Australian Ambassador Jan Adams' Speech to the APEC China CEO Forum 2018
China World Summit Wing, Beijing
Friday 6 July 2018
- YU Jianlong, Secretary General, China Chamber of International Commerce
- GAO Peiyong, Vice President, Chinese Academy of Social Sciences
Ladies and gentlemen, it is a pleasure to be here.
At a personal level, APEC has a special place in my past.
I began my career at Australia’s Department of Foreign Affairs and Trade almost twenty years ago as head of the APEC Branch…
…attending the first international meeting where I spoke on behalf of my country.
At an official level, APEC has a special place in Australia’s history.
Former-Australian Prime Minister Bob Hawke first called for the creation of a forum such as APEC in January 1989.
Australia worked to mobilise support across the region and, in November of the same year, the first informal ministerial-level dialogue of APEC’s 12 founding members was held in Canberra.
Prime Minister Hawke’s vision symbolised a turning point in Australia’s history.
It was a point at which Australia recognised its future was inextricably linked to the Asia Pacific region.
It was a point at which Australia understood an open and integrated global economy was in its long term interest.
As a result, Australia has placed a premium on APEC, taking a prominent role in the organisation’s establishment and development.
From there, APEC has gone from strength to strength.
China was admitted as a member in 1991…
…and, in 1993, then-Australian Prime Minister Paul Keating called for the establishment of an annual APEC leaders’ level meeting. The first such meeting was held in Seattle later that year – and I was lucky enough to be there with our Trade Minister.
APEC remains as important to Australia today as in those early years.
APEC's member economies are home to more than 2.7 billion people and make up over half of global GDP.
APEC partners make up more than 70 per cent of Australia's total trade in goods and services.
One of APEC’s strengths is its deep engagement with business.
The establishment of the APEC Business Advisory Council or ABAC was a milestone.
May I congratulate China’s ABAC members – Mr Frank Ning, Mr Tian Guoli and Ms Wang Shutong – as well as CCPIT for spearheading China’s business engagement.
I am delighted that one of Australia’s senior ABAC members – Mr Robert Milliner – has been able to join the event today.
His personal contribution to APEC is second to none.
Cooperation between Australia’s and China’s ABAC members is not unusual.
Australia and China stand side by side on the international stage to promote trade and investment liberalization.
With question marks hanging over the WTO and the multilateral trading system, APEC is becoming more, not less, important.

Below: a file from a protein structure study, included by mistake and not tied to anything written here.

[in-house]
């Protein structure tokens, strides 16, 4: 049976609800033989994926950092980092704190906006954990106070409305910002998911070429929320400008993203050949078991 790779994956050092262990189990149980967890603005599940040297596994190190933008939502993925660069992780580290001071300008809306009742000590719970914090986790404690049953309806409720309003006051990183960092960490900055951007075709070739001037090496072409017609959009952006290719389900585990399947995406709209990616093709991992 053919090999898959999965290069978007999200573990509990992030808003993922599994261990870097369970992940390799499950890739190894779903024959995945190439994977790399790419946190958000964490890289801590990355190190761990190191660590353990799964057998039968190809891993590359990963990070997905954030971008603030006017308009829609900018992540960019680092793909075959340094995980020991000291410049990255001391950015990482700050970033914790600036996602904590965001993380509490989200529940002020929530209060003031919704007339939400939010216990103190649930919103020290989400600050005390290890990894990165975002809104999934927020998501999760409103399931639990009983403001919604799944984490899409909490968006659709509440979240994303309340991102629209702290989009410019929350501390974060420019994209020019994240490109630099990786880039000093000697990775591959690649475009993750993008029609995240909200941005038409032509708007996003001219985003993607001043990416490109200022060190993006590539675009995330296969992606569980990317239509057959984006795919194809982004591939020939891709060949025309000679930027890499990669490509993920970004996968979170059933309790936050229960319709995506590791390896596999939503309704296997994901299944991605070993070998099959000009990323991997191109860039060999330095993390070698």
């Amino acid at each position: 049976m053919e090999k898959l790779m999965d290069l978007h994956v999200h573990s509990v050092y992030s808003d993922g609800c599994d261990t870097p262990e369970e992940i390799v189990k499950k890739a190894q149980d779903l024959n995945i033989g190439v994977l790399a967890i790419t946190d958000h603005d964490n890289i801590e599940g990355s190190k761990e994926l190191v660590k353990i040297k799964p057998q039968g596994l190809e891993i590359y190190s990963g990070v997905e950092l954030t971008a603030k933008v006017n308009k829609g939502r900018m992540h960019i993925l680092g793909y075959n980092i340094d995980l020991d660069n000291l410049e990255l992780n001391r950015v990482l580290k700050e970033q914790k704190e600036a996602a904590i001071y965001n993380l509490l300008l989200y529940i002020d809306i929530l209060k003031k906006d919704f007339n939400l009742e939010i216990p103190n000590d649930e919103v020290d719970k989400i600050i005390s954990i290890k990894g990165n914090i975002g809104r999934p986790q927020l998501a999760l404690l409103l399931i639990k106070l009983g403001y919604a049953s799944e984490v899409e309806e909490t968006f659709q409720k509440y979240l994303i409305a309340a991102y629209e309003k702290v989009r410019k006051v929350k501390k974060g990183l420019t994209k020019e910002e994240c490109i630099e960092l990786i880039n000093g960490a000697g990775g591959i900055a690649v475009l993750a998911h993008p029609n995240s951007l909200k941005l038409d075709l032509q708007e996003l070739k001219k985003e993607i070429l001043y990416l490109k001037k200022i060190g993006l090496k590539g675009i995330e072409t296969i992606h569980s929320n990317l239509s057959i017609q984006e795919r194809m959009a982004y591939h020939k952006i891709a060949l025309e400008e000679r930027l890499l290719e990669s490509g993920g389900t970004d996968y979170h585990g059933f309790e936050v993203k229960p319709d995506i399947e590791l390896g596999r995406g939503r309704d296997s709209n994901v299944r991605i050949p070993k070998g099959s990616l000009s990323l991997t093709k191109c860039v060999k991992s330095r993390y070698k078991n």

So too is cooperation between Australia and China.
Our two countries know strong bonds between economies promote prosperity, peace and stability.
Australia’s Prime Minister, Malcolm Turnbull has said repeatedly that “no one wins in a trade war”.
In the recent APEC Trade Ministers’ Meeting, Australia’s Trade, Tourism and Investment Minister Steven Ciobo led the defense of the multilateral trading system with China’s support.
Australia and China’s high quality free trade agreement stands as a model for others.
And our nations are working assiduously towards an ambitious Regional Comprehensive Economic Partnership.
In APEC, Australia and China :
- share the vision of a Free Trade Area of the Asia Pacific
- we share the vision of enhanced digital trade, and
- we share the vision for liberalisation of services.
To this end, I welcome the release last Thursday of China’s new negative list for foreign investment.
This is an important signal at a crucial time.
I encourage China to enhance business certainty by binding these openings in its trade agreements.
Since its inception, APEC has been a global policy leader.
It has acted as an incubator for new approaches to trade and investment facilitation and regional cooperation.
It has provided a real-time link between officials and business, and built the habit of co-operation that leads to mutual understanding.
APEC has contributed to prosperity and brought down barriers:
- growth in trade between APEC economies outpaces global trade growth
- APEC’s average tariffs have fallen from 17 per cent in 1989 to 5.5 per cent today, and
- the cost to businesses of importing and exporting between APEC economies has almost halved over the past ten years.
May I commend the China APEC community – both officials and business – for your contribution to this success.
May I assure you that Australia will continue its global leadership role in driving trade and investment liberalisation…
… and will continue as a steadfast partner in promoting APEC’s future success.